the last few days, i have been thinking repeatedly about the ideas fellow vancouver blogger karen fung has brought up in her post on march 9. she muses about three topics, all of which fascinating. the one about mental health issues with immigrant populations is particularly intriguing, perhaps because for the past year, i’ve mostly worked with immigrants, and also because ethnic diversity is something very close to our hearts at the canadian mental health association.
as i have become more aware of my interaction with others and of my personal power in my relationships, i’ve realized how important language of empowerment is – and in some cases, even just language more broadly. one interest that i have (that i’m not sure i’ll ever be able to meaningfully pursue) is exploring mental health issues with immigrant populations …
what is the status of mental health stigma more generally in non-english media, and how are efforts at pushing that envelope? this is entirely out of self-interest; however, with populations around the world being more mobile and cultures more in flux, my read is that the ways of dealing with mental health issues the way my grandparents did – through self-medication, secret lives or behind closed doors – seems less and less viable all the time …
on a more specific, linguistic level, i’ve found english to be amazingly malleable in making words match the concepts ” people change and adapt phrases all the time to reflect, however artificially, a higher level of thinking that is non-judgmental, inclusive and accepting. but i can imagine that with other languages (say, the one i have most personal experience with, cantonese) this willingness to shift things might not exist the same way.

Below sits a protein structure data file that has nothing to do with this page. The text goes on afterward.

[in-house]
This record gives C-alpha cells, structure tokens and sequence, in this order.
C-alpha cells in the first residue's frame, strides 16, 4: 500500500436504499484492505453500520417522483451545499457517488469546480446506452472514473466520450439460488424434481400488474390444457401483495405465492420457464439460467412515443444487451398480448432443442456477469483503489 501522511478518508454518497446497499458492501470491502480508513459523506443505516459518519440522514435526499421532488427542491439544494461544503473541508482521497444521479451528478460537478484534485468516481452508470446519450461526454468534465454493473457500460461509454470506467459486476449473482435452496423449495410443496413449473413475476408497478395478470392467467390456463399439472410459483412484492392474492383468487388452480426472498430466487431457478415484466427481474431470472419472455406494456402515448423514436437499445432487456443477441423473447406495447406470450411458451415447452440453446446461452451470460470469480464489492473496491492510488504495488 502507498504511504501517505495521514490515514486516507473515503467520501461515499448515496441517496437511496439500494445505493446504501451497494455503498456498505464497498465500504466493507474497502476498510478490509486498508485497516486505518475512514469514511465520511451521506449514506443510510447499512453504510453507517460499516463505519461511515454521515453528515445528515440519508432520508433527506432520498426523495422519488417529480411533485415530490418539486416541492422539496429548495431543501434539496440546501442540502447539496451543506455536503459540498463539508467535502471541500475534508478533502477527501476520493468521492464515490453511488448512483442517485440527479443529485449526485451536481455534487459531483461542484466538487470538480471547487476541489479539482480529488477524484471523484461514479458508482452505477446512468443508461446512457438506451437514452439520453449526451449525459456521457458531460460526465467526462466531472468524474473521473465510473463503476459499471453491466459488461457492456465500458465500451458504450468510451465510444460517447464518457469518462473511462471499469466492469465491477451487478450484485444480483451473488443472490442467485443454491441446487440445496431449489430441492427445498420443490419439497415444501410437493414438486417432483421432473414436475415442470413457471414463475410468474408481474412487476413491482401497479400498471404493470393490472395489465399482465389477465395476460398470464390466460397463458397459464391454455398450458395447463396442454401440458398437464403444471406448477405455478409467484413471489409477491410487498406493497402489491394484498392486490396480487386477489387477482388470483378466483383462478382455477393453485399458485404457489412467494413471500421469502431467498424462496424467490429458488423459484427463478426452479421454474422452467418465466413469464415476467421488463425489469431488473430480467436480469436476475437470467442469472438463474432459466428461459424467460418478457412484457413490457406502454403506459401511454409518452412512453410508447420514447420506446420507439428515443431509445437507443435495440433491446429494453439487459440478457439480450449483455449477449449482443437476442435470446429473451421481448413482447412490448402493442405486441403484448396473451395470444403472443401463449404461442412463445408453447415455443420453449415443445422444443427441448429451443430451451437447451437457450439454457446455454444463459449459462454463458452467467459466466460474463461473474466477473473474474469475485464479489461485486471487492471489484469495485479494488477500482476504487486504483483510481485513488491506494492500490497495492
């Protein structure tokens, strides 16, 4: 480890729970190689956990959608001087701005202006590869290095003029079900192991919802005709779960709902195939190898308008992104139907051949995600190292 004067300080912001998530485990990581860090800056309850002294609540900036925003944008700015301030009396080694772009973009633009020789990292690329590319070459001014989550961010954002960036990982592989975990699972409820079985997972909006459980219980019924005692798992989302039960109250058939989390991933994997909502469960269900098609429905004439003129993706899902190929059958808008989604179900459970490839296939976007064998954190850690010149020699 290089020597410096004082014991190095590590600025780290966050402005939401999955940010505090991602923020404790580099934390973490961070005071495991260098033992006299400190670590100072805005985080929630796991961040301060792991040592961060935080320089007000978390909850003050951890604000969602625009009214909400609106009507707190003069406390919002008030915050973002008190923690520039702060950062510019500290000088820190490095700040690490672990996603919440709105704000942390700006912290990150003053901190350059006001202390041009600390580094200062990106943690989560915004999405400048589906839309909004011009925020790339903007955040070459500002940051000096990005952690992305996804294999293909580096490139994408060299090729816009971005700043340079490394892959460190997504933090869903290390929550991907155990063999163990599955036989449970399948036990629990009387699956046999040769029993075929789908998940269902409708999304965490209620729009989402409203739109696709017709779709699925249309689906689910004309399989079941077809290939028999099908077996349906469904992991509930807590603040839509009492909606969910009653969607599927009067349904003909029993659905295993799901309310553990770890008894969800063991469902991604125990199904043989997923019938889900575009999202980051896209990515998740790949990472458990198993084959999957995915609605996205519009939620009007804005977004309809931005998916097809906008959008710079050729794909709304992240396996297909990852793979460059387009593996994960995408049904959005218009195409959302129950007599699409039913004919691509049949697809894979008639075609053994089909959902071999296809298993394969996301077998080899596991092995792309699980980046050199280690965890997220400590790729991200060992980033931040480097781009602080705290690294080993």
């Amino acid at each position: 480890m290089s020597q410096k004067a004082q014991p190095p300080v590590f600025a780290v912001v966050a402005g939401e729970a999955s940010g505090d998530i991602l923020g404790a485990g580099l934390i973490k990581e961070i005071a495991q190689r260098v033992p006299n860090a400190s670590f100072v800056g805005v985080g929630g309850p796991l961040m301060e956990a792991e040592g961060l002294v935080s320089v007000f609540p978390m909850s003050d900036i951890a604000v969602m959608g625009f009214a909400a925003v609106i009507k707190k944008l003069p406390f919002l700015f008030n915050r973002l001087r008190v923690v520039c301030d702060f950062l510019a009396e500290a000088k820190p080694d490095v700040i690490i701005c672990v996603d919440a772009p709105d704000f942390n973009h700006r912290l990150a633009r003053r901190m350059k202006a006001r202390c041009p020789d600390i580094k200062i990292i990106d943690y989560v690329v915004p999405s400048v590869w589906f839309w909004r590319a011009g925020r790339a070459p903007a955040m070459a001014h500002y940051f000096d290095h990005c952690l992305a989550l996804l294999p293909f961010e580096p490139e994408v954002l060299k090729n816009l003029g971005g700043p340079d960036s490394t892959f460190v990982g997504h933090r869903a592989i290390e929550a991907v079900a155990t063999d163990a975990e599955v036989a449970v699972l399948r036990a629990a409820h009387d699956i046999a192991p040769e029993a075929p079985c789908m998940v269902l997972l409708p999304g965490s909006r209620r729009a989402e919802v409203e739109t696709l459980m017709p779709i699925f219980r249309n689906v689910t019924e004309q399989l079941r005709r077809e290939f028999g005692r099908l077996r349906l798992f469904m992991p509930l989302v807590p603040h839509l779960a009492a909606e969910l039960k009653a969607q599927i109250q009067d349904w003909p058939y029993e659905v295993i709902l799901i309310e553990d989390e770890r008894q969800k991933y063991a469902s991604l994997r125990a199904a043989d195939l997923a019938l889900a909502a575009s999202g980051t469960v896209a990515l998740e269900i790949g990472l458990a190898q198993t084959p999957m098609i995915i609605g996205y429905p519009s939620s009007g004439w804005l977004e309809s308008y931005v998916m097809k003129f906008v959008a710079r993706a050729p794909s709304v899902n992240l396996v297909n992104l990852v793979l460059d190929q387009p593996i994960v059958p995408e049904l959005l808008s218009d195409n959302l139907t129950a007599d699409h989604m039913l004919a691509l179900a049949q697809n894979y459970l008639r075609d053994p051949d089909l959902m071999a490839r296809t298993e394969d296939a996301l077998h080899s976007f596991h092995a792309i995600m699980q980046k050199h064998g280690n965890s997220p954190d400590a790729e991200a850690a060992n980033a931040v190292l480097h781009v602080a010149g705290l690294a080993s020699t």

these are intriguing ideas. one thing that this makes me think of is that in german, my mother tongue, the concept/words “mental health” are not nearly as much in use as the concept/words “mental illness”. for example, if i search the english speaking google.com for the terms “mental health”, “mental illness” and “depression”, i get a close to 1:1:1 ratio. in google.de, on the other hand, the word “geistesgesundheit” (mental health), even when i add the related term “geistliche gesundheit”, relates to “geisteskrankheit” (mental illness) and depression in a ratio of 1:20:130. mindboggling!
just to spin this a bit further – it seems to me that german has a similar malleability at the semantic (meaning) level but not on the sociolinguistic level. that is, the language structure is very capable – maybe even more so than english – of being bent this way and that to reflect many shades of meaning but on the level of actual language use, that just does not happen as much as in english. similarly, the concept of political correctness, which is born from the desire to make language more reflective of societal changes, is not nearly as significant in german as it is in english.
what does it mean, then, when a person struggling with mental health issues lives in a country where mental illness is a much more frequently used term than mental health
i’ll assume that the situation in chinese speaking countries (china, hong kong, taiwan, singapore, parts of vietnam, malaysia, philippines, etc.) is similar to the situation in germany. one of my friends from mainlaind china agrees with me. but that’s just two opinions – correct us if we’re wrong!
and what does it mean for a person from one of those countries when they move to a place like canada, the US or australia and encounter a totally new approach to mental illness? is it freeing, confusing, stunning?